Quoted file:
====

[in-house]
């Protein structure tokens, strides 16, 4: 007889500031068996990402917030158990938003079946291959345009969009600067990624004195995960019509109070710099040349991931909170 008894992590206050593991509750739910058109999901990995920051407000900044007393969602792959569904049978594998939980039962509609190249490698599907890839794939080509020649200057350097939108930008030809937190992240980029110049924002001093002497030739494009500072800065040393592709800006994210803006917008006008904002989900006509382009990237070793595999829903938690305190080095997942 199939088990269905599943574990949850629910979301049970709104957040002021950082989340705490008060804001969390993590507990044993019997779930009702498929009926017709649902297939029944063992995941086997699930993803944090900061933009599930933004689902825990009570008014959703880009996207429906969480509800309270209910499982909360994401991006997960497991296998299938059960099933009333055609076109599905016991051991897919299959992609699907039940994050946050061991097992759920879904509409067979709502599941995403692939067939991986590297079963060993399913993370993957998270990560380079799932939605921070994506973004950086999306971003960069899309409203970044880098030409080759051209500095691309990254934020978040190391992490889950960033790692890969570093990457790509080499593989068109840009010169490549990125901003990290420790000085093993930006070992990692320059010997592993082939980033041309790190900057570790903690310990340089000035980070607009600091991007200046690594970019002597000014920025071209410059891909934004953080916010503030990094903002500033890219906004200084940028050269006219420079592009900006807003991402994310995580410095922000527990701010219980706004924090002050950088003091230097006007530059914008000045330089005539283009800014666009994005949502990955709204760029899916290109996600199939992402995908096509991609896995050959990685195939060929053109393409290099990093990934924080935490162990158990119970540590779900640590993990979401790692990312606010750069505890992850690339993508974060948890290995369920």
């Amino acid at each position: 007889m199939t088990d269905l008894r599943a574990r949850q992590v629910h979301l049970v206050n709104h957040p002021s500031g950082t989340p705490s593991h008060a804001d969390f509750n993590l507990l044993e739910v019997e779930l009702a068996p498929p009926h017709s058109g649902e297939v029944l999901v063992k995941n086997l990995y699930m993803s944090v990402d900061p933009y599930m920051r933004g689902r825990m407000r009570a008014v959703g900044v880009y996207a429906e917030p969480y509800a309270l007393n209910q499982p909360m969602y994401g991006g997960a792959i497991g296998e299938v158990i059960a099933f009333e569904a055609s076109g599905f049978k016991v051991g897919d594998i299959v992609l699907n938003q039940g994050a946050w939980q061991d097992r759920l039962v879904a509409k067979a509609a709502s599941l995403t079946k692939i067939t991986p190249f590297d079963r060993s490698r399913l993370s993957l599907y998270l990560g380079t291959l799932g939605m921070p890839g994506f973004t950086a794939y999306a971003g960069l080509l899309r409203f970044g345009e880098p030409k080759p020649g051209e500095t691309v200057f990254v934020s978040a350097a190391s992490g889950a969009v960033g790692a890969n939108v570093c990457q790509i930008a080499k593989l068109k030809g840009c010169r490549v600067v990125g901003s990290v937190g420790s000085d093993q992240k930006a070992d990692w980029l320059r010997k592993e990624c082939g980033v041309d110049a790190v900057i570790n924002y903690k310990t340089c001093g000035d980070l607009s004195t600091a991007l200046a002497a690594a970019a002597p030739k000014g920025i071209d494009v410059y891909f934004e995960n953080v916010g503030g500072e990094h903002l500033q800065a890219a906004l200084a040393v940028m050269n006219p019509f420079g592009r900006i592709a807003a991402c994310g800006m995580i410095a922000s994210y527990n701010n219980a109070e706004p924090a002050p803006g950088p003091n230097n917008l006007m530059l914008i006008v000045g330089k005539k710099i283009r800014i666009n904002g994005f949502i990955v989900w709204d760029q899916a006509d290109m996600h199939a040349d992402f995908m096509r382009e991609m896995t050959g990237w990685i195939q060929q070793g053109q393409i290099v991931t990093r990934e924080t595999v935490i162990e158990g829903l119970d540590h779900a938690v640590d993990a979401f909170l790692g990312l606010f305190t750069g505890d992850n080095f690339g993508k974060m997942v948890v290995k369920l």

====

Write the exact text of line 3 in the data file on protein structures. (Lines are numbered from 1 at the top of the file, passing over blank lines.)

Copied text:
């Amino acid at each position: 007889m199939t088990d269905l008894r599943a574990r949850q992590v629910h979301l049970v206050n709104h957040p002021s500031g950082t989340p705490s593991h008060a804001d969390f509750n993590l507990l044993e739910v019997e779930l009702a068996p498929p009926h017709s058109g649902e297939v029944l999901v063992k995941n086997l990995y699930m993803s944090v990402d900061p933009y599930m920051r933004g689902r825990m407000r009570a008014v959703g900044v880009y996207a429906e917030p969480y509800a309270l007393n209910q499982p909360m969602y994401g991006g997960a792959i497991g296998e299938v158990i059960a099933f009333e569904a055609s076109g599905f049978k016991v051991g897919d594998i299959v992609l699907n938003q039940g994050a946050w939980q061991d097992r759920l039962v879904a509409k067979a509609a709502s599941l995403t079946k692939i067939t991986p190249f590297d079963r060993s490698r399913l993370s993957l599907y998270l990560g380079t291959l799932g939605m921070p890839g994506f973004t950086a794939y999306a971003g960069l080509l899309r409203f970044g345009e880098p030409k080759p020649g051209e500095t691309v200057f990254v934020s978040a350097a190391s992490g889950a969009v960033g790692a890969n939108v570093c990457q790509i930008a080499k593989l068109k030809g840009c010169r490549v600067v990125g901003s990290v937190g420790s000085d093993q992240k930006a070992d990692w980029l320059r010997k592993e990624c082939g980033v041309d110049a790190v900057i570790n924002y903690k310990t340089c001093g000035d980070l607009s004195t600091a991007l200046a002497a690594a970019a002597p030739k000014g920025i071209d494009v410059y891909f934004e995960n953080v916010g503030g500072e990094h903002l500033q800065a890219a906004l200084a040393v940028m050269n006219p019509f420079g592009r900006i592709a807003a991402c994310g800006m995580i410095a922000s994210y527990n701010n219980a109070e706004p924090a002050p803006g950088p003091n230097n917008l006007m530059l914008i006008v000045g330089k005539k710099i283009r800014i666009n904002g994005f949502i990955v989900w709204d760029q899916a006509d290109m996600h199939a040349d992402f995908m096509r382009e991609m896995t050959g990237w990685i195939q060929q070793g053109q393409i290099v991931t990093r990934e924080t595999v935490i162990e158990g829903l119970d540590h779900a938690v640590d993990a979401f909170l790692g990312l606010f305190t750069g505890d992850n080095f690339g993508k974060m997942v948890v290995k369920l």